While the late 1960s violence that erupted in urban centers across the country was all somehow related to racial politics, historians and social scientists have disputed the extent to which race played a role in the Detroit riots of 1967. A number have suggested that there should be a shift in emphasis from race to poverty in understanding what happened that summer. But we shouldn’t be cavalier about teasing apart these important social dimensions. In the mid- and late 1960s, the black community in Detroit was suffering through the first wave of what would turn into a decades-long (and obviously still continuing) period of economic hardship. […] Even just twenty years earlier, when housing discrimination was especially bad, young black men could look forward with reasonable optimism to finding service employment at one of the auto plants or their subsidiary factories. But early in the 1960s, the job market for African Americans in the inner city had collapsed, and prospects, especially for young black men, were dismal.
After the riots, Lyndon Johnson’s Kerner Commission found that they were caused by lack of employment opportunity. According to Thomas Sugrue, about 25 percent of young black men in Detroit were unemployed at the time. A quick search of BLS data puts Detroit’s current unemployment rate at about 18 percent.
The thriving DC economy, in this Sunday’s New York Times:
For the city itself, the good times are a bit more complicated, given Washington’s place in the national psyche. But they’re no less striking. Washington may have the healthiest economy of any major metropolitan area in the country.
The unemployment rate was 5.7 percent in June, compared with 9.3 percent in Chicago, 9.6 percent in New York and 10.3 percent in Los Angeles. The average house price in the region is more than 10 percent above the 2009 nadir, while nationwide prices remain near a decade-long low.
And you can actually see the prosperity. Although much of the city itself remains poor, several neighborhoods are noticeably brighter, and the city’s population has been rising for more than a decade. Downtown Washington is full of cranes building City Center DC — a mix of apartments, stores, offices and a park scheduled to open next summer. In McLean, Va., and Potomac, Md., mansions continue to rise from the ground.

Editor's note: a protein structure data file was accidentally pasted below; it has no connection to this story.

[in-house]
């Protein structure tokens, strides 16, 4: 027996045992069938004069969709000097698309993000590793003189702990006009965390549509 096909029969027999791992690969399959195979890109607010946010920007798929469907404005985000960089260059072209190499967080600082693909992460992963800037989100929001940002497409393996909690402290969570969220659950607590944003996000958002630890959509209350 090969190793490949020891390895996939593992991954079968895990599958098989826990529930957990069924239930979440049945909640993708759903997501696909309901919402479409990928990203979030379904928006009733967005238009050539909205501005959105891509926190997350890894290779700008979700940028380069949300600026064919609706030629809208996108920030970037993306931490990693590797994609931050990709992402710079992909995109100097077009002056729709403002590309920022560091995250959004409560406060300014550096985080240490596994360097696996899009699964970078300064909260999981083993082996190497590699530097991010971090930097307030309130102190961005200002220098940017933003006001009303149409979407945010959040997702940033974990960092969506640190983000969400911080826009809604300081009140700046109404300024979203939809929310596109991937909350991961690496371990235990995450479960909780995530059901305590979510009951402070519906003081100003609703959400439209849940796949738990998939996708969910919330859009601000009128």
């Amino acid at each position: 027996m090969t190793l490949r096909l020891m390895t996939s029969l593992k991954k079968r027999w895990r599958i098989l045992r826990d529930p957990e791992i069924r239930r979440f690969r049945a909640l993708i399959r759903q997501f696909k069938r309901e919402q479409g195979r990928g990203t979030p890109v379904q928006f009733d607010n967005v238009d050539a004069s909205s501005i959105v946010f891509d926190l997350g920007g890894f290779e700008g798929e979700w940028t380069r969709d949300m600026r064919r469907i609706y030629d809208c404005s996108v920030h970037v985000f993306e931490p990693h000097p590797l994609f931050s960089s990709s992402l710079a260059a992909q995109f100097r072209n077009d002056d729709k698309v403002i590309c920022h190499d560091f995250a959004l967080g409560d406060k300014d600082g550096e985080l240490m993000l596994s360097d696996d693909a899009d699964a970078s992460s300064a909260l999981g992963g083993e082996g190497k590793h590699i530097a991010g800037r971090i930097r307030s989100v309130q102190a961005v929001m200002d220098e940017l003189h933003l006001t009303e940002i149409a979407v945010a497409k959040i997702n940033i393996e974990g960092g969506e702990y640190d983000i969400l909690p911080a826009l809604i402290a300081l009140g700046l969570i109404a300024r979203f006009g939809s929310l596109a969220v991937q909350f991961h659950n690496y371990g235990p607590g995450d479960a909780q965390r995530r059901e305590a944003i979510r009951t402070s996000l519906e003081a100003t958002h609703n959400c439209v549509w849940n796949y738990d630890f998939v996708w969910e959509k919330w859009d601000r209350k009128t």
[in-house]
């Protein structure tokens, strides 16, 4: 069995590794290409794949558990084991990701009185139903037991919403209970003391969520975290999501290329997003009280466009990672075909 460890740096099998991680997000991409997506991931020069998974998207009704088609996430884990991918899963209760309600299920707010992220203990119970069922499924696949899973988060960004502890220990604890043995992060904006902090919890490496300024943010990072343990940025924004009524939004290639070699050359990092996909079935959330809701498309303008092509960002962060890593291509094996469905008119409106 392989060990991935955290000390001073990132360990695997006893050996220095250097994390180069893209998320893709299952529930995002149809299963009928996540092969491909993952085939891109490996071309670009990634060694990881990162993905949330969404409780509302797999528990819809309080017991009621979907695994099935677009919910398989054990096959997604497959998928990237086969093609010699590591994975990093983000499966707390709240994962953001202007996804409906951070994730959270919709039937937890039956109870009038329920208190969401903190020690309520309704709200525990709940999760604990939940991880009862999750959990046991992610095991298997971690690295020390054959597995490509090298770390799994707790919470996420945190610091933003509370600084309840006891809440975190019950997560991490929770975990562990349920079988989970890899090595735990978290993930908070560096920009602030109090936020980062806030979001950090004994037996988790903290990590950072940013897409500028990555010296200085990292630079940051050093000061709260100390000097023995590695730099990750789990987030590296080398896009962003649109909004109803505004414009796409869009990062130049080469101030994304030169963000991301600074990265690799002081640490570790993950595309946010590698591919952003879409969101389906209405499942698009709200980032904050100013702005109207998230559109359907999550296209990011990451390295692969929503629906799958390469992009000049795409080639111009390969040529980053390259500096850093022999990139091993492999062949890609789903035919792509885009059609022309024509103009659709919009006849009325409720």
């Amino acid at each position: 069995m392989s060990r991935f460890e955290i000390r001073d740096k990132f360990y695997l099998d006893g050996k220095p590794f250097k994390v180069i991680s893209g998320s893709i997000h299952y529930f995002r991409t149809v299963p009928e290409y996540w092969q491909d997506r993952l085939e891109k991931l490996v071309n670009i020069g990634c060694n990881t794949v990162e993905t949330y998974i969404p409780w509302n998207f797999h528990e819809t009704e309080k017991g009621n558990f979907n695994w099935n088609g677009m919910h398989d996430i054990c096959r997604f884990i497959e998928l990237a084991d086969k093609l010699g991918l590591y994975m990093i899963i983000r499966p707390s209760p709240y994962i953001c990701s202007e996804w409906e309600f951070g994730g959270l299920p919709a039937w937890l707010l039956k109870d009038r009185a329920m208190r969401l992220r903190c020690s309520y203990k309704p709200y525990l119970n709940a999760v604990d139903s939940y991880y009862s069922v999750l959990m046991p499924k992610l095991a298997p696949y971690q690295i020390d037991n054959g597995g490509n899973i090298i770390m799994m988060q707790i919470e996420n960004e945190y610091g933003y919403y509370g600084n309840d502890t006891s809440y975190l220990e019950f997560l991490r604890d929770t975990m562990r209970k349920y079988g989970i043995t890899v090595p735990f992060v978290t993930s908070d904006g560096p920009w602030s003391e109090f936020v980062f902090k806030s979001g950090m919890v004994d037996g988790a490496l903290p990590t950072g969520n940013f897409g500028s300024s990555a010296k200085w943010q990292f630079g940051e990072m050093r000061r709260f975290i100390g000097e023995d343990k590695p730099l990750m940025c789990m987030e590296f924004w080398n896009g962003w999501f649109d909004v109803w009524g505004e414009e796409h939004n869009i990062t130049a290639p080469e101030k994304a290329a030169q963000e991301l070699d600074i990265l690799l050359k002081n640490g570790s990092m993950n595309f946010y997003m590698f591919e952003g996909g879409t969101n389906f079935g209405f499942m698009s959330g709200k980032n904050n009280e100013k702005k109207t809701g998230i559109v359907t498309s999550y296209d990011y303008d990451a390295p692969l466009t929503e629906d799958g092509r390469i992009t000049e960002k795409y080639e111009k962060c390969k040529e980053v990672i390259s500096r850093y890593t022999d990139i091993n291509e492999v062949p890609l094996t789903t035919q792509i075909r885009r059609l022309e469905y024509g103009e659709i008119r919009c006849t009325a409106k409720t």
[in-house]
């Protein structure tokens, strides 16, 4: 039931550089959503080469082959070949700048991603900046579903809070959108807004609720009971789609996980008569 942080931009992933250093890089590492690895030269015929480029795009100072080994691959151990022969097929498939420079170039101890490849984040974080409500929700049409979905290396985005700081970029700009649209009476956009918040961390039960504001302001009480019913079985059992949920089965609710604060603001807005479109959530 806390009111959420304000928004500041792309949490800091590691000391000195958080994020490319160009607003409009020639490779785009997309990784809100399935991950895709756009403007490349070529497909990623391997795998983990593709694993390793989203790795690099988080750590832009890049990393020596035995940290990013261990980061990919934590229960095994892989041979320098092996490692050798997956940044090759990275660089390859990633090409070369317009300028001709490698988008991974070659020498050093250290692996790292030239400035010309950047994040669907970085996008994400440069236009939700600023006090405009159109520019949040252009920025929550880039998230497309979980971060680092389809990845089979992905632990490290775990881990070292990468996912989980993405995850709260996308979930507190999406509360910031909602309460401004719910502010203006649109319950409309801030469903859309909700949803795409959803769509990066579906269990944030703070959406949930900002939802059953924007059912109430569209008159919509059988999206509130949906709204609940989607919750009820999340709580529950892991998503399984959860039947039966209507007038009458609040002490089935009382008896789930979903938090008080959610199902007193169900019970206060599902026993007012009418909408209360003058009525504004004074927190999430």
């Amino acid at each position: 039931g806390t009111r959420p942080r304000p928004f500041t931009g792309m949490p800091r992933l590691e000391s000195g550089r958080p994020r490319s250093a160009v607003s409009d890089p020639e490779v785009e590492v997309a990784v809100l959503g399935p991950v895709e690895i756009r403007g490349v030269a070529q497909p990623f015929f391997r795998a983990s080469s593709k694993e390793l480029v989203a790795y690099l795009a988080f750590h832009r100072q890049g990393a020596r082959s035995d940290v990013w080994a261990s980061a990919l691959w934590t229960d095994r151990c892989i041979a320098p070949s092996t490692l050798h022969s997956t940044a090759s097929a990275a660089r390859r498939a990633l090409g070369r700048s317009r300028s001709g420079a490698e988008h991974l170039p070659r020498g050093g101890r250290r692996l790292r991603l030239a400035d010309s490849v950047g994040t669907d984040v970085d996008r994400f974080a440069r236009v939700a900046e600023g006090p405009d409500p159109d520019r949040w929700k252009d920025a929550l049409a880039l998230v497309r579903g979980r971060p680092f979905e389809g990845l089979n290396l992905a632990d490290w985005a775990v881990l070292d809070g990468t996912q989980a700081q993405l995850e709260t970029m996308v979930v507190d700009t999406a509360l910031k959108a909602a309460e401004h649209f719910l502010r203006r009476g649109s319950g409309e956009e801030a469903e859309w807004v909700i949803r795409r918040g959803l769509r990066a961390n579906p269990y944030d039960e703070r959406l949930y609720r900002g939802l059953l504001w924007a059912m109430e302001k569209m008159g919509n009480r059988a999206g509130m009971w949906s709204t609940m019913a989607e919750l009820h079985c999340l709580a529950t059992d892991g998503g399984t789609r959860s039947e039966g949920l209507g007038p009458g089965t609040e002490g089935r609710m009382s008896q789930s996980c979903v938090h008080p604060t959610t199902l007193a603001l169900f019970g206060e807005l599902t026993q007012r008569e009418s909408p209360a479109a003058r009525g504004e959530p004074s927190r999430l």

I wish the Times would make the distinction between “Washington” and “residents of Washington.” Even better would be the distinction between “residents of Washington” and “some residents of Washington.”
Yes, the city’s economy is doing well in aggregate; unemployment is low, and the median income is high. But aggregation can easily obscure what’s actually going on in different sectors of the economy. Construction is booming downtown, but unemployment in Ward 8 is still at 22 percent. The DC metro area is the nation’s richest, but east of the Anacostia River 30 percent of families live in poverty.
This is about more than just inequality. Much of the prosperity described in the Times isn’t trickling down to the city’s poorer neighborhoods—and when it does spill over, it creates as many problems as it does solutions. Neighborhoods see economic resurgence, but the people who live there frequently don’t. The result? The rising cost of living pushes them out, often over the Maryland border.
So: Washington as a geographic unit is doing well, but why is that relevant? A region’s prosperity should only matter to the extent that it translates into success for actual people.
Photo: Northeast Washington, DC. 2010.